ICE | The Israel Chemist and Chemical Engineer | Issue 8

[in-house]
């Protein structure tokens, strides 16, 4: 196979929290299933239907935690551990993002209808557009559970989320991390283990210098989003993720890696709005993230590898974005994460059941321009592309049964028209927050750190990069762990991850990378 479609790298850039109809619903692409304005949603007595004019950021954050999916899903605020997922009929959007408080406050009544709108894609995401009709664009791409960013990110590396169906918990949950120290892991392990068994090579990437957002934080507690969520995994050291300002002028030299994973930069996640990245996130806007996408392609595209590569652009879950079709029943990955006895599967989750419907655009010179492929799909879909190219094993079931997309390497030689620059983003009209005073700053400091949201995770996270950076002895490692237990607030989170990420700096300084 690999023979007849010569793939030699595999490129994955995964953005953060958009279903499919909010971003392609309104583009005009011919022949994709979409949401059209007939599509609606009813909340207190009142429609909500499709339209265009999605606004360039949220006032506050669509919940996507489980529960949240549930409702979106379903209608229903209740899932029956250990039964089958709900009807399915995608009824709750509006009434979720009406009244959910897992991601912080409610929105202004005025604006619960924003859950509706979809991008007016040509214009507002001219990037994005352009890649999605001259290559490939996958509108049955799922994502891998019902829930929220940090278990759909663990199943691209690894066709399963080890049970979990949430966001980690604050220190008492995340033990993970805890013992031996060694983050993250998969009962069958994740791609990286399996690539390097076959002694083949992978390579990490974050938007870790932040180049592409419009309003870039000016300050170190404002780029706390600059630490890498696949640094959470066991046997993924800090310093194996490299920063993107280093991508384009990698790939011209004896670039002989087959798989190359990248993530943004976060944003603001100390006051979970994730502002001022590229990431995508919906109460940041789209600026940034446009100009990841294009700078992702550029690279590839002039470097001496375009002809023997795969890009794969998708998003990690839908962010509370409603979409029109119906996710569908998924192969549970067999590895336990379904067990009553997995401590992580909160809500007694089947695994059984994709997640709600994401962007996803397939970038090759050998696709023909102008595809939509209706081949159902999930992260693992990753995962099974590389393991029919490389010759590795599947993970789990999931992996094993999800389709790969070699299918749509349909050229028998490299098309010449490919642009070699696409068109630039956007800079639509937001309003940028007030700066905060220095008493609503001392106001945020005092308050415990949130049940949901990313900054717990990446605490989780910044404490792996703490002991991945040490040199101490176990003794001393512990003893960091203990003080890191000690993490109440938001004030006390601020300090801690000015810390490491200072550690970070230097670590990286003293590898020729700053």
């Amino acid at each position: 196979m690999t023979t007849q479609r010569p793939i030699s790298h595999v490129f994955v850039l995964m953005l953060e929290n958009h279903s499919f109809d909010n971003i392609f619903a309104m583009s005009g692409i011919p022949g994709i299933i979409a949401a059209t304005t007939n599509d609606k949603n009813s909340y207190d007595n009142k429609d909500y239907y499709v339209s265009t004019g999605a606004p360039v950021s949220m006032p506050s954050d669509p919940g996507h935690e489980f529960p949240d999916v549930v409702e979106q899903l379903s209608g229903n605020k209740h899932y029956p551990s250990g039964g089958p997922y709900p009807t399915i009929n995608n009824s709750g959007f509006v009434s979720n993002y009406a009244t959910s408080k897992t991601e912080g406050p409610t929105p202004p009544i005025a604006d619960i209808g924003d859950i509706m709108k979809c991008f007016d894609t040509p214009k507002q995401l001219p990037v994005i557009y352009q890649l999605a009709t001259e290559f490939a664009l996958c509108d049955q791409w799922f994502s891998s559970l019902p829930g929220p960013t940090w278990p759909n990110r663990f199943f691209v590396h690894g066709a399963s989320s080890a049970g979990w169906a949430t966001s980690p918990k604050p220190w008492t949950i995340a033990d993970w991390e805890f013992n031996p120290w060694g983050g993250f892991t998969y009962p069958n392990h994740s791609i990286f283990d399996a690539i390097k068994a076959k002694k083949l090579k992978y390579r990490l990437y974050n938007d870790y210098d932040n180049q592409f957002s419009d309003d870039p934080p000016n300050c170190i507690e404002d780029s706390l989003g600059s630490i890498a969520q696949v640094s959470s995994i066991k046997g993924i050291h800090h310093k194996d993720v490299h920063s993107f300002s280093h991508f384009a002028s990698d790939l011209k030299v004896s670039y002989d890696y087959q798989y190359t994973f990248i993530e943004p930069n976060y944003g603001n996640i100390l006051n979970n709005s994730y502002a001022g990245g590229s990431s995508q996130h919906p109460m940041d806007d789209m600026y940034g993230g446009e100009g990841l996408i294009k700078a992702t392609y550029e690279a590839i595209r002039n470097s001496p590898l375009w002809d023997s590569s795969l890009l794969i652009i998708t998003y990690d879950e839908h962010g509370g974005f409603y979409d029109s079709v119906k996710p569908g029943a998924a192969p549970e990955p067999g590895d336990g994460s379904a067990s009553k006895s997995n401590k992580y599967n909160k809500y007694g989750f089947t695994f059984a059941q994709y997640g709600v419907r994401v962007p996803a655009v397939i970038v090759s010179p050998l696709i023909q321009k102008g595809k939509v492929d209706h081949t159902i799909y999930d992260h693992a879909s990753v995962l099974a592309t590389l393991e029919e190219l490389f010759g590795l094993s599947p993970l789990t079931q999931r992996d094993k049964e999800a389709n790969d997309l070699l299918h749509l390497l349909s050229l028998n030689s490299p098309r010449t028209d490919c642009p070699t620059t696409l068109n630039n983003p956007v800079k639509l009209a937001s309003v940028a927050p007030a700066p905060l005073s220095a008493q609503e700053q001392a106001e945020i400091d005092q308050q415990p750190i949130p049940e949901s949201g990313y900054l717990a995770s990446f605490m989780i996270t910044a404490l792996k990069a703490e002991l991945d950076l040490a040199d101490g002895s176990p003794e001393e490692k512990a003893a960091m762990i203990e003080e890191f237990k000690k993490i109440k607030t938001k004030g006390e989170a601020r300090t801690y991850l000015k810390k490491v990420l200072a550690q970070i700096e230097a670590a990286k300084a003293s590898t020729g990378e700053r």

34 The Israel Chemist and Chemical Engineer Issue 8 · November 2021 · Kislev 5782 Report for coming to this hybrid event. It is all photographed, and many people watch it in Israel and abroad. Therefore, we do it in English, although Hebrew would be more convenient for most of you. The ICS started in 1933, and throughout our entire history of 88 years, we have never skipped an annual meeting. There were many excuses to skip yearly meetings due to major wars and other circumstances, but we have never done. Now, this pandemic forced us to postpone the 86th Annual Meeting, which is under the responsibility of the Technion with Charles Diesendruck and Saar Rahav as chairpersons, to February 22-23, 2022. We plan to host a vast delegation of 10 professors and 20 graduate students from Peking University and the Chinese Academy of Sciences. Nevertheless, we have decided to hold the ICS Prize Ceremony, and I am happy that we could make it. This year we recognize 24 prize winners, and two of them have already received their prizes, so tonight, we’ll award 22 prizes (Figure 4). Last week, on June 23, I awarded the Barry Cohen Prize to Prof. Daniel Rauh at the annual meeting of the Medicinal Chemistry Section (MCS-ICS), which took place online. Two weeks ago, on June 16, I awarded the Honorable Member recognition to Prof. Albert Zilkha in an actual ceremony in a small synagogue, Mishkan Shmuel, in Giv’at Mordechai in Jerusalem. Albert is now 88 years old. His physical limitations don’t allow him to travel a long distance from his home, so we decided to do a special ceremony for him in the presence of his family and his former students, many of whom are themselves over 80 years old. I wish to comment on the reason for giving prizes, as I am involved with several prize-awarding organizations, including the Federation of Asian Chemical Societies (FACS), the European Chemical Society (EuChemS), IUPAC, the Wolf Foundation, EMET Prize, Harvey Prize, and others. This year we are proud and happy that two Israeli scientists, Meir Lahav and Leslie Leizerovich, received the Wolf Prize in Chemistry. There are two main reasons for awarding prizes. The first one is obvious, recognizing the achievements of prominent scientists. The other reason, which I consider more important, is the need to identify heroes and role models for the young generation and attract young people to pursue their careers in science and technology. I wish to comment on the ICS and the importance of chemistry for the State of Israel. When our society was founded in 1933, Jerusalem was very far from Tel Aviv, a ride of 2-3 days, not just 40 minutes in today’s terms. Therefore, the ICS had three chapters in Tel Aviv, Jerusalem, and Haifa. Chemistry plays a crucial role in Israel’s national economy. Nearly 8000 chemists, 5000 chemical engineers, and 700 Figure 3. Collage of random photos taken at the Opening Ceremony and lectures. Photographs by Itzick Biran.